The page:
Diagnostic errors are a leading cause of liability claims, and a new report examines where the major vulnerabilities lie in the diagnostic process.
Coverys, a Boston-based medical liability insurer, examined (PDF) 10,618 closed medical professional liability claims from 2013-2017 to determine areas for improvement in diagnostic accuracy. The research team was surprised to find that one step that is ripe for error is the initial gathering of a patient's medical and family history, Robert Hanscom, one of the report's co-authors and vice president of business analytics at Coverys, told FierceHealthcare in an interview.
The study found that 3,466 (33%) of the closed claims were related to diagnostic error and could be linked to this step in the process, These claims also account for 26% of the total paid indemnity. Common mistakes include a failure to get a complete history or to conduct a thorough physical exam.
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"If a patient's clinical profile and their family's clinical profiles, to some degree, are not tapped into, it's very possible that things will start getting missed," Hanscom said.
Having a complete patient profile is crucial to guiding the diagnostic process, he said, including determining a patient's need for age-based or genetics-based screening.
More than half of claims included in the study were linked to errors at the diagnostic or lab testing stage. Errors in testing accounted for 52% of errors and 55% of indemnity paid. The real risk, the team found, was in radiology, "in particular missed or delayed cancer diagnoses," Hanscom said.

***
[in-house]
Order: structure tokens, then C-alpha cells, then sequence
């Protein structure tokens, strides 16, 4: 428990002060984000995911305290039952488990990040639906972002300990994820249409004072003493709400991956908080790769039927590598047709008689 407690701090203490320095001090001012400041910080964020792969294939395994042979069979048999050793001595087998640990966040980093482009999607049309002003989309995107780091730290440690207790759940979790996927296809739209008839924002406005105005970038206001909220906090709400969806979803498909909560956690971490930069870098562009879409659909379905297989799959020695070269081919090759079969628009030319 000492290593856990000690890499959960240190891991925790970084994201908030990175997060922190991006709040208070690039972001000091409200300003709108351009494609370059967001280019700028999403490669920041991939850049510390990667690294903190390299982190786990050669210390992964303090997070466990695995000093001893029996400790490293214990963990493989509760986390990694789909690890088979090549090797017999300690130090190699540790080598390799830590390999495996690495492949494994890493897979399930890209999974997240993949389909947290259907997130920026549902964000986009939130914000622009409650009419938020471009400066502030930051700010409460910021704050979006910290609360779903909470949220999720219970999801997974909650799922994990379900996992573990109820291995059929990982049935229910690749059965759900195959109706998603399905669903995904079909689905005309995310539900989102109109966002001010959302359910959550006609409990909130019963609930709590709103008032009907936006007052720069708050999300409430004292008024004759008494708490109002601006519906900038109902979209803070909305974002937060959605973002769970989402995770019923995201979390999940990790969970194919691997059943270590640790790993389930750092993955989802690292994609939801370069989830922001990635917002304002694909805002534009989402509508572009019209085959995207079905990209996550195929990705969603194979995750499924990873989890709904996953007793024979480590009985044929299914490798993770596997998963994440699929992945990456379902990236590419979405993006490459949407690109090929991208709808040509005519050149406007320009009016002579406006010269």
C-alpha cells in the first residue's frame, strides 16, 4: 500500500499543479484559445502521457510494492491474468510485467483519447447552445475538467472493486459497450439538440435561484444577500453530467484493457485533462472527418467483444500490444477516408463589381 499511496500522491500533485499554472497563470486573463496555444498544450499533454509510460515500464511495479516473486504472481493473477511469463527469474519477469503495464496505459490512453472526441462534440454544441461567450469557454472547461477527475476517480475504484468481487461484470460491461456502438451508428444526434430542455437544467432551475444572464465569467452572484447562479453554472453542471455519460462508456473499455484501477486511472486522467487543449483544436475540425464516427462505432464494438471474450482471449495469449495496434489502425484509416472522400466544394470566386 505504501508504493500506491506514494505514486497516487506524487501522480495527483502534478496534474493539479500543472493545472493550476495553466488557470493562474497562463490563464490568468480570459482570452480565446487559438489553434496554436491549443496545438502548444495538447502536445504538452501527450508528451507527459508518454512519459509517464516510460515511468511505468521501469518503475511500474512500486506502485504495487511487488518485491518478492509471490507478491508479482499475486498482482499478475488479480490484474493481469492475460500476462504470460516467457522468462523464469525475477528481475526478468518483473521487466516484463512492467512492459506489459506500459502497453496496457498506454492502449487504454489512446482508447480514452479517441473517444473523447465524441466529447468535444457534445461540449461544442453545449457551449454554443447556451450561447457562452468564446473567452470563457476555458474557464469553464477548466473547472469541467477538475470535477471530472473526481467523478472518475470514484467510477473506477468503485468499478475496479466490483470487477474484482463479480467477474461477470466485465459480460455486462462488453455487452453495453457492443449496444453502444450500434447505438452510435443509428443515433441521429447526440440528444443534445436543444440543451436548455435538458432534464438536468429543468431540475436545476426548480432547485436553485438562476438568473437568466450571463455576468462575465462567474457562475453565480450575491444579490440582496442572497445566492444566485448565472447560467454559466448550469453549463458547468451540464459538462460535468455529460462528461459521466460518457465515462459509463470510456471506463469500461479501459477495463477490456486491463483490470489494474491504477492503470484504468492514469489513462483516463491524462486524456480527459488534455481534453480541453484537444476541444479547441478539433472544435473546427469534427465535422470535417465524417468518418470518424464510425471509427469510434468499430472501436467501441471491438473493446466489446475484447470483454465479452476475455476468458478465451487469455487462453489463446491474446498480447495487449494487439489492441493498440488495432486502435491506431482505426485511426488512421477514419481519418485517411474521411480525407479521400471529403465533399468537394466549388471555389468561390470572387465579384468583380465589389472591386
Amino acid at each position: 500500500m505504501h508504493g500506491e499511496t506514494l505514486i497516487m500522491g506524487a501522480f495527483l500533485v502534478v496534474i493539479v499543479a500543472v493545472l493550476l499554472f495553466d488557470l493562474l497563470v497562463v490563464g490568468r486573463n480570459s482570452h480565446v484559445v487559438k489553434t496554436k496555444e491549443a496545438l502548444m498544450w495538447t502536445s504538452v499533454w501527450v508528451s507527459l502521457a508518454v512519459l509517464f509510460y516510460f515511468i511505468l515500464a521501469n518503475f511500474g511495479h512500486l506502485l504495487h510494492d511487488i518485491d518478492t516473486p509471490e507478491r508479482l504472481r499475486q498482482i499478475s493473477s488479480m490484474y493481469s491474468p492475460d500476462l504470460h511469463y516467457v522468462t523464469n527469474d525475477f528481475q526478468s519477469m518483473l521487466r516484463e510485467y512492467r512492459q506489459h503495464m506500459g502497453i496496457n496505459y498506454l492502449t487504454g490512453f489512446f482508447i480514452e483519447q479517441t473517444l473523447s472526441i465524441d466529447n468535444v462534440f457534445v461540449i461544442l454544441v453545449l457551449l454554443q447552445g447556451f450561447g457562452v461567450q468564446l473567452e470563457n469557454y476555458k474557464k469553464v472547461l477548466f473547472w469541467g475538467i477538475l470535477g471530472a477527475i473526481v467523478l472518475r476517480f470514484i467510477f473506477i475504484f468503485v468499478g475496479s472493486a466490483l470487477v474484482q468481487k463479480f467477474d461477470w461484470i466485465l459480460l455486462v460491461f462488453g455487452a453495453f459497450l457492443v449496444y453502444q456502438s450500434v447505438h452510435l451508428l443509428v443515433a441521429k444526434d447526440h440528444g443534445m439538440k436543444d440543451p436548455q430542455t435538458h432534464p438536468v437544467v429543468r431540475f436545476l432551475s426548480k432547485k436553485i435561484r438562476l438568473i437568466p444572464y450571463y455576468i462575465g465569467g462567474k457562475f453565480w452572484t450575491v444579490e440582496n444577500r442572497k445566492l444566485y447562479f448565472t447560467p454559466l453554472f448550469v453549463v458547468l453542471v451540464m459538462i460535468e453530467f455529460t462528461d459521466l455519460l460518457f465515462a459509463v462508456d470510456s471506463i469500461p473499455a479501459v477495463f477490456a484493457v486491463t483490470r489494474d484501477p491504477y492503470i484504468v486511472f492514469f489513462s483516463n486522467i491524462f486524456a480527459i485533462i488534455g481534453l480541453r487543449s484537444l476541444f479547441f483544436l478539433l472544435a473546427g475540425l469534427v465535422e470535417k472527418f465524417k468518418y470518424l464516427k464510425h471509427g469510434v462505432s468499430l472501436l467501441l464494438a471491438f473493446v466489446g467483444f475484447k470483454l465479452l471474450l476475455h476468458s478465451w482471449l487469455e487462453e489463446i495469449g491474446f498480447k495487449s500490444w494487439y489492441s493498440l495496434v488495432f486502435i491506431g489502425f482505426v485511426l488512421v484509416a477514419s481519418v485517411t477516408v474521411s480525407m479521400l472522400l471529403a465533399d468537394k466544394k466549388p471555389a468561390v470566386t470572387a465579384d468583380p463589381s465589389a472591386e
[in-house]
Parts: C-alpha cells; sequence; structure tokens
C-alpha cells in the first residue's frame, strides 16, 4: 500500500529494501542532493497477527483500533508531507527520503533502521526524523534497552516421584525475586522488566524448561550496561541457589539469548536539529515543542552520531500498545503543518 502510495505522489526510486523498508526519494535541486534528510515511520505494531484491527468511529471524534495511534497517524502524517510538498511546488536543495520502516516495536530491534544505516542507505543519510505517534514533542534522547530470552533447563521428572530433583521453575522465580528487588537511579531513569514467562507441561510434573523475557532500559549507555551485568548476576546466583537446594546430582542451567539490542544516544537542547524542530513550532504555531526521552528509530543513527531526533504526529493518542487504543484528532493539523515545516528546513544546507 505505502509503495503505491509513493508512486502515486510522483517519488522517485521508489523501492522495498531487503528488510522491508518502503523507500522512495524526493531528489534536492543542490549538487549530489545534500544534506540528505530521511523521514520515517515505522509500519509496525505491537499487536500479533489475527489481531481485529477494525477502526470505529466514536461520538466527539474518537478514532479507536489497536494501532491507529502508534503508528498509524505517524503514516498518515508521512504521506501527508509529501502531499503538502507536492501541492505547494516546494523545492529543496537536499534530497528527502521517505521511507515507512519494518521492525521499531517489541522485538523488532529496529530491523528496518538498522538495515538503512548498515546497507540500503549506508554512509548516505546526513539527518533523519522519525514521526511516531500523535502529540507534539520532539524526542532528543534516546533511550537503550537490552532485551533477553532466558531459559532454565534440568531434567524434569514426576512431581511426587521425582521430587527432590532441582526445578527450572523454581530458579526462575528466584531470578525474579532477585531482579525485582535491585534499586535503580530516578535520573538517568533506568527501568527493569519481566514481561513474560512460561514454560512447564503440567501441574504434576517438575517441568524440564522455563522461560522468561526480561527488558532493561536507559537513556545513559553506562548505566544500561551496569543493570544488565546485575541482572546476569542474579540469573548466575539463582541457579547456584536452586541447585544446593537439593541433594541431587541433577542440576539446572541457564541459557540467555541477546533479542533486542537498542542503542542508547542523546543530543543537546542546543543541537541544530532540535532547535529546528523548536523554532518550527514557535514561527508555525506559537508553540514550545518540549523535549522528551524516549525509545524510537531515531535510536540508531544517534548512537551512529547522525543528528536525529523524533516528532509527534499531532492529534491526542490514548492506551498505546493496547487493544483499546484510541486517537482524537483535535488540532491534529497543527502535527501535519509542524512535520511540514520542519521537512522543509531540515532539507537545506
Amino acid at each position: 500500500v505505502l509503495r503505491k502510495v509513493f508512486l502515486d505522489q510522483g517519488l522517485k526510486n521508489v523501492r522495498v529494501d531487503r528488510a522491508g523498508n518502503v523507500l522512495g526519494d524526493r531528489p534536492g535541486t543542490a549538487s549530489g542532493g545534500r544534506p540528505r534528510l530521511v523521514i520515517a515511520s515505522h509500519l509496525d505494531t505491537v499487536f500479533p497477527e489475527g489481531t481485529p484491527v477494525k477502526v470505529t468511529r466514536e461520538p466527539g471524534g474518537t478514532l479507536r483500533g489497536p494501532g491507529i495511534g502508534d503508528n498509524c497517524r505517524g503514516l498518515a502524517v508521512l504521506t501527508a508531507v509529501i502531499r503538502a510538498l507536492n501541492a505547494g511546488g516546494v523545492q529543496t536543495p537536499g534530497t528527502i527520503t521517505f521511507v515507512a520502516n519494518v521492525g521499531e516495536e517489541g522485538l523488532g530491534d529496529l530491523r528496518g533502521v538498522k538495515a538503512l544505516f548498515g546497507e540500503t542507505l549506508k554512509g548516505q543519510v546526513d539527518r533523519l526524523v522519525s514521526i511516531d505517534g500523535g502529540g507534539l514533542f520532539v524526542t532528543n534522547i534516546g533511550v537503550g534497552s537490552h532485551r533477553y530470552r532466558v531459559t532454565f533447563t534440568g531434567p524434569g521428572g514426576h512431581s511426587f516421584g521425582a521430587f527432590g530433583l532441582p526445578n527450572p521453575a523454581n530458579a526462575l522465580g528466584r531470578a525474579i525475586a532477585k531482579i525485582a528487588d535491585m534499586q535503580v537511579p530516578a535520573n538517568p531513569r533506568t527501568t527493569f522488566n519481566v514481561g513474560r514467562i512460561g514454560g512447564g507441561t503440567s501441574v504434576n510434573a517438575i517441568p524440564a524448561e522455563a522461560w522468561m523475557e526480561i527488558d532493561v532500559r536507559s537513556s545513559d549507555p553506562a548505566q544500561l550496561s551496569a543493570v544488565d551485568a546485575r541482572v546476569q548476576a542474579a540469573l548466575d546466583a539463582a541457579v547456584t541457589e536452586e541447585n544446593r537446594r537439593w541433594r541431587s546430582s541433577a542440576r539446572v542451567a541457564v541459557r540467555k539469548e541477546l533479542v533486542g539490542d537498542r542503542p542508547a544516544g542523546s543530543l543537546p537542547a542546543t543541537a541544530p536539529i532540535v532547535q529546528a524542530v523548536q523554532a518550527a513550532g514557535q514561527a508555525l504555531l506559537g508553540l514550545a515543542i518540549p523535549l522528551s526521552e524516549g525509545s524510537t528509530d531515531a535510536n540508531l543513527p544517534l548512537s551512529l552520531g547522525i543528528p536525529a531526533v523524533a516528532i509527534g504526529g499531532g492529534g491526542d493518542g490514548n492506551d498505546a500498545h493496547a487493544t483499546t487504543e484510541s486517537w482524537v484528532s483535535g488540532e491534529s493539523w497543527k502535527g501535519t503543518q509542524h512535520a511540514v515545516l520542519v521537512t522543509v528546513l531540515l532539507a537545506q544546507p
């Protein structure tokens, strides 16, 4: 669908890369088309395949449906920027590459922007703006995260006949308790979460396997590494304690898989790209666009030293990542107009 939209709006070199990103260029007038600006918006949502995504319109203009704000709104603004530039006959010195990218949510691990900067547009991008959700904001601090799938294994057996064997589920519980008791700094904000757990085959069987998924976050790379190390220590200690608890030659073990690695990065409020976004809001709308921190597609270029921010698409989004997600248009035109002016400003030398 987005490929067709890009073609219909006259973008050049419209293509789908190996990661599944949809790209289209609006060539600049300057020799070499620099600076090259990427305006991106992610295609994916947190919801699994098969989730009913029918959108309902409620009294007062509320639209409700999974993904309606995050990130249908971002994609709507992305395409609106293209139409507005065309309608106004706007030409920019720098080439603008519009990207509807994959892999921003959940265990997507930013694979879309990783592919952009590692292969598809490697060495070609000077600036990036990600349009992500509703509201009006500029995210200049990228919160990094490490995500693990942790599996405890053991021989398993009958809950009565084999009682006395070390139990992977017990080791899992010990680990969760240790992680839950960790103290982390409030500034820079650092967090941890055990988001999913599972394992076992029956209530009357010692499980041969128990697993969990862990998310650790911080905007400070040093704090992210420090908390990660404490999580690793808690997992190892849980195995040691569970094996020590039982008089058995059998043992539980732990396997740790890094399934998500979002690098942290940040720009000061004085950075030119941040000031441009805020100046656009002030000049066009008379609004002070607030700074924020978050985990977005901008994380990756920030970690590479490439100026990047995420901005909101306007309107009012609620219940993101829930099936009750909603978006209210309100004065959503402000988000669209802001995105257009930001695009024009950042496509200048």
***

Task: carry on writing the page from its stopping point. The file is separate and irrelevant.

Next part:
"That misinterpretation of results was much higher than we were expecting," Hanscom said.
The report offers several ways that providers can avoid diagnostic errors at both of these steps, including:
- Create a checklist for gathering patient histories and conducting initial physicals
- Make updating family histories routine; one strategy is to take advantage of prompts and notifications included in electronic health records
- Invest in clinical decision support tools to ensure physicians are ordering appropriate tests. Use two or more identifiers on patient specimens to ensure accurate test results. Allow patients to access results for outstanding tests and provide contact information for clarification.
Hanscom, who has been studying diagnostic errors for nearly two decades, said that though there has been a greater push to address this problem, it has not "caught fire the way it needs to" and the way other issues, such as hospital-acquired infection rates, have.
He said there needs to be a greater focus on gathering data on diagnostic mistakes to allow physicians to address the problem.
"It's a hard [issue] to keep them focused on because there's not a lot of active data," he said. "This one is really hidden behind the scenes in a great many ways."